“One of the great child creations of recent literature—a dainty, prepubescent Holden Caulfield with a thing for neckerchiefs. . . Downing has constructed a light-as-air divertimento out of short, quirky episodes that move briskly. . . . The main action adds up to a wry look at a new configuration of the American family. But there is a twist — a near-brilliant one, which pushes the novel’s humor and pathos to the limit: Scot is an 11-year-old Truman Capote or Quentin Crisp, limp wrists and all. The book’s domestic dramas are deftly done and convincing enough to make you wince or laugh, or else to bring a lump to your throat. The novel is not simply a comedy of upside-down manners but also a testament to the joys and foibles of parenting (however you define it) and to the amazing resilience of “different” children in the face of banal, everyday cruelty. The characters are interesting and complex; 30 pages in, it’s easy to forget that they’re fictional, that this isn’t heartfelt testimony from a parent about a real son.”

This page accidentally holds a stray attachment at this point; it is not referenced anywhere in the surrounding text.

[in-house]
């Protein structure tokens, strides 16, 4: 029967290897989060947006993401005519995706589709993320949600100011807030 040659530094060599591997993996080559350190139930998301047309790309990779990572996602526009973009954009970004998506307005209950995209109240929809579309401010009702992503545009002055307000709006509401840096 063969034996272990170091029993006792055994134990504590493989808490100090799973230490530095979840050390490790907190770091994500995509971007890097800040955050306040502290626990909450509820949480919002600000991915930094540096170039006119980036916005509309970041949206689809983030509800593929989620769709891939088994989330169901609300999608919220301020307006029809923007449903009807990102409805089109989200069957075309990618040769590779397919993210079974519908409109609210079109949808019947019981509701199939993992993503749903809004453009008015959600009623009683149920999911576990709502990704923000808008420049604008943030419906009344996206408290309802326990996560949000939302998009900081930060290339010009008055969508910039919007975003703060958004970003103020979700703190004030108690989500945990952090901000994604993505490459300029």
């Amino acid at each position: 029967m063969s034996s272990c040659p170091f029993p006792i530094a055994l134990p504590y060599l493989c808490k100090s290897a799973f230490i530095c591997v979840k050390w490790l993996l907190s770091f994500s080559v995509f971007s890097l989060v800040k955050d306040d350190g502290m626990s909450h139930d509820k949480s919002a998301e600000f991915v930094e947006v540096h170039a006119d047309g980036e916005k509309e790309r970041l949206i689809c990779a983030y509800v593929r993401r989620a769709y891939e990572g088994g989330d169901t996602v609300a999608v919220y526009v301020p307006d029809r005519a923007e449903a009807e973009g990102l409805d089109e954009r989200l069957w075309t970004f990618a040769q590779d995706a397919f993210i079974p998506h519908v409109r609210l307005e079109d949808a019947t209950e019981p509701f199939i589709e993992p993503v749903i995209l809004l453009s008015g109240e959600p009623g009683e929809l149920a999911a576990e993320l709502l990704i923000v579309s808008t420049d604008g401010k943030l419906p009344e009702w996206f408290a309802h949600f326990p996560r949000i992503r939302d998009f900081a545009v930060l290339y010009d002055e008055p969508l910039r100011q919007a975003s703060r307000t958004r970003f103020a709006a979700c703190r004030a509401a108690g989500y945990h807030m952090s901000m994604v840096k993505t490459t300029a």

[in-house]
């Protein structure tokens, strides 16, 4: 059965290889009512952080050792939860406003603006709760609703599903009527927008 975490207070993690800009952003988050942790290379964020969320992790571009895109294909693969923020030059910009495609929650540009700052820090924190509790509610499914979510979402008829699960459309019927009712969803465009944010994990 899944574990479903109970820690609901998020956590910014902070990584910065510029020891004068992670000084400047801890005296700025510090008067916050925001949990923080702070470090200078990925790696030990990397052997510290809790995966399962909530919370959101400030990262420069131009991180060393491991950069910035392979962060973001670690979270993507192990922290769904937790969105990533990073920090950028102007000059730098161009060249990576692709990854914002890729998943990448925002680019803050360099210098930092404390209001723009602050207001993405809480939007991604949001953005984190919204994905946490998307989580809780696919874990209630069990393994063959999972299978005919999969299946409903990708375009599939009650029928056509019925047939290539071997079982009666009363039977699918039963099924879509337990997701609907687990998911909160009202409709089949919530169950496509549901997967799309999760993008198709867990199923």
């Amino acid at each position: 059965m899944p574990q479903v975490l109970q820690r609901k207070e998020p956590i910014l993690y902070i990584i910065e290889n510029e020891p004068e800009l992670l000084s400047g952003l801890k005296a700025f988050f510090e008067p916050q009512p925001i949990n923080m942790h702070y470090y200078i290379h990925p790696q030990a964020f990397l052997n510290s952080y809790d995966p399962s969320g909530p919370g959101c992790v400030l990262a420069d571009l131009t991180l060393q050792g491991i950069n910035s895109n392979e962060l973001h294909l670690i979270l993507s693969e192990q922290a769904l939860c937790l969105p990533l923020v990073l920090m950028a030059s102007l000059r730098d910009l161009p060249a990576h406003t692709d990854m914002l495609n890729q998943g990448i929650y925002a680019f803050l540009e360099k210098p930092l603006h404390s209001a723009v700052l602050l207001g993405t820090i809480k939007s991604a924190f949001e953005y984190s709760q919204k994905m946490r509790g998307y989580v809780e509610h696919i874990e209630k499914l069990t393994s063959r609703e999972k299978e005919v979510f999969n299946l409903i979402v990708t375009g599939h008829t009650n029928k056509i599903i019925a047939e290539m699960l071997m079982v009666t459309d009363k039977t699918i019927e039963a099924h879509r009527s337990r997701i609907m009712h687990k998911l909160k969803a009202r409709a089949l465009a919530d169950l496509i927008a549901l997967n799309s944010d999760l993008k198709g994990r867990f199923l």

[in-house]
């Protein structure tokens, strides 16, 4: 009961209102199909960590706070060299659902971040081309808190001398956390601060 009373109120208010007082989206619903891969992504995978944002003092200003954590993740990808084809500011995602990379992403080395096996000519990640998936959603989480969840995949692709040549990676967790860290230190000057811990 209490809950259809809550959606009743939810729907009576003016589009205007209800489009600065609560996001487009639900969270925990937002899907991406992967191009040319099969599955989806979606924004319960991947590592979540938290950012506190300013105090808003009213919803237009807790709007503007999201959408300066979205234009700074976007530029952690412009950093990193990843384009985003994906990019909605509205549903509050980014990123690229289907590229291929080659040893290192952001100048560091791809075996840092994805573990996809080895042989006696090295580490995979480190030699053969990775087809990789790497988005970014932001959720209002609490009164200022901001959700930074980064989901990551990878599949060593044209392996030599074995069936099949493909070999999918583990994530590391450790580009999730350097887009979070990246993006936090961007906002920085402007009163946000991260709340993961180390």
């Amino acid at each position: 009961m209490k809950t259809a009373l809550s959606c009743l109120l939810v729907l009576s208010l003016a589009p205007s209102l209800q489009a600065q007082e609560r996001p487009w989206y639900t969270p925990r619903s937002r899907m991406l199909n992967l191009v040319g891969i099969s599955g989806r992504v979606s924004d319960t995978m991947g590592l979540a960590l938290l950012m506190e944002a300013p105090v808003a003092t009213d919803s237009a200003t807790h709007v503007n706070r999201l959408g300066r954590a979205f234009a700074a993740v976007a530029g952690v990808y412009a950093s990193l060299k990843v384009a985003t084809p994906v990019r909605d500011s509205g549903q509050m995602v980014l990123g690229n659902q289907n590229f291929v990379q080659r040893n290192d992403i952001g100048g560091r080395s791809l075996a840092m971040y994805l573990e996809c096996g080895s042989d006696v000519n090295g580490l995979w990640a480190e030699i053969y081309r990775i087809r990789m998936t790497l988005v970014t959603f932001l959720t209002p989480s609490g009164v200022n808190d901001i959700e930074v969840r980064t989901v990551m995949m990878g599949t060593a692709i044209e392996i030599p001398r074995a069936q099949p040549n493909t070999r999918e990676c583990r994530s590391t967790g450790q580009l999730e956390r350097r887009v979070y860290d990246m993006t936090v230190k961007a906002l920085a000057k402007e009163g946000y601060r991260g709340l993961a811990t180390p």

“Witty, poignant, laugh-out-loud funny, deftly insightful and full of people you wish you knew, plus a few you’re glad you don’t. Breakfast with Scot is a turn-of-the-millennium look at parenthood, families, relationships and who gets to wear eyeliner.”

“A hilariously sweet take on the woes and joys of parenthood. . . Downing explores what it truly means to be a family, compassionately contrasting familial stereotypes with the realities of family life and showing how it feels to be a boy who doesn’t quite fit into the role society has prepared for him.”
Booklist starred review

“Bittersweet and sophisticated . . . The highlight of the book is its poignant attention to the exquisite humiliations that daily afflict all three of its main characters.”
Baltimore Sun

“Downing has a jeweler’s knack for rendering beauty in miniature. This brief, sparkling novel is testament to that skill.”
Boston Phoenix

“The prose in Downing’s fourth novel is melodious and lucid. This heartwarming tale nobly defines and describes a potent, realistic new configuration of contemporary American values.”
Publishers Weekly


For news about the movie adaptation of Breakfast with Scot, click here.